Dicamba 2018 - The Iowa Experience

August 15, 2018
ICM News

I have been reluctant to provide estimates of soybean acres damaged from dicamba applied to Xtend soybean due to the difficulty in developing a realistic number of affected acres. While there has been a significant number of acres damaged by dicamba, I am sure it is less than five percent of Iowa’s nearly 10 million soybean acres. Due to this relatively small number of acres affected (in relation to total soybean acres), dicamba injury will not significantly impact Iowa’s productivity in 2018. However, if you are a farmer whose crop has been damaged by dicamba, the fact that the majority of soybean in the state were not affected is of little consolation.

To get a better handle on the extent of dicamba injury across the state, I asked ISU Extension and Outreach field agronomists to complete a brief on-line survey. Half of the agronomists stated the number of soybean acres damaged by dicamba was similar to 2017, whereas the remainder were split between fewer acres and more acres damaged in 2018 than 2017. When I’ve asked commercial agronomists the same question, the range of responses was similar to those of my extension colleagues.

More than 75% of ISU Extension and Outreach agronomists felt volatility was involved in at least 25% of the drift cases they investigated, while 25% thought movement following application played a role in over 50% of the incidences they investigated.

Complaints to state regulatory agencies is one measure that the Environmental Protection Agency (EPA) will consider in their upcoming decision regarding future use of dicamba on Xtend soybean.  We know the reported incidences represent a very small fraction of total drift cases as farmers are reluctant to involve regulatory agencies. The majority of ISU Extension and Outreach agronomists reported that Iowa Department of Agriculture and Land Stewardship (IDALS) was contacted in less than 25% of the dicamba cases, and nobody reported IDALS was contacted in the majority of cases.  

The majority of growers using the Xtend system are happy with the increased performance in weed control obtained with dicamba compared to alternatives. However, one ISU Extension and Outreach agronomist stated that farmers planting non-dicamba resistant soybean “are really upset with the continued off-target movement of dicamba”. It is my opinion that the new label restrictions placed following the 2017 growing season, and the training required for applicators of the new dicamba products, has failed to reduce off-target problems to an acceptable level.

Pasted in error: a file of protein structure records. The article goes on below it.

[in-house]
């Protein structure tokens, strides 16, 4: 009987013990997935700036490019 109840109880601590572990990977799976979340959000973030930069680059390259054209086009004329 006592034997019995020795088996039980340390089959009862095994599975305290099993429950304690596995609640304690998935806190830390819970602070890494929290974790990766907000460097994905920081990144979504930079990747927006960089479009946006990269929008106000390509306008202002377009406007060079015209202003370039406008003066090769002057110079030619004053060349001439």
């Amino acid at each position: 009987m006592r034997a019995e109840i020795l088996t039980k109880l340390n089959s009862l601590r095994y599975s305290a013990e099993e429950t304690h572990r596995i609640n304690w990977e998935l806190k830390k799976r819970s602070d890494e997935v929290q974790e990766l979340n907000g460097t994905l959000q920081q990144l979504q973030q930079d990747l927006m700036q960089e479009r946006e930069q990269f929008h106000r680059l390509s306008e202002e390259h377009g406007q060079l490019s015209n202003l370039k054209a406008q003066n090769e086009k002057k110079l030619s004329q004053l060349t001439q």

The EPA recently held two teleconferences with academic weed scientists from states where the new dicamba products are registered. There was near unanimous agreement that the level of off-target injury observed in 2018 is unacceptable. The EPA asked for suggestions on label modifications that could reduce problems in the future. Following are ideas that were put forward:

  • All products containing dicamba should be Restricted Use Products
  • Volatility is viewed as a contributing factor to off-target damage, thus some sort of temperature restriction should be implemented
  • Date restrictions are viewed as more ‘workable’ than the current growth stage restriction, but they would need to be state specific
  • There needs to be better clarification of sensitive/susceptible crops
  • Buffers need to be 360 degrees rather than downwind

The EPA stated they plan to announce their decision in the near future so that people will know the status of the technology before making 2019 seed purchases. Off-target movement of dicamba is complex, there is no simple solution, and whatever action the EPA takes will not make everyone happy.

Links to this article are strongly encouraged, and this article may be republished without further permission if published as written and if credit is given to the author, Integrated Crop Management News, and Iowa State University Extension and Outreach. If this article is to be used in any other manner, permission from the author is required. This article was originally published on August 15, 2018. The information contained within may not be the most current and accurate depending on when it is accessed.

Category: 
Crop: 
Author: 

Bob Hartzler Professor of Agronomy

Dr. Bob Hartzler is a professor of agronomy and an extension weed specialist. He conducts research on weed biology and how it impacts the efficacy of weed management programs in corn and soybean. Dr. Hartzler also teaches undergraduate classes in weed science and weed identificatio...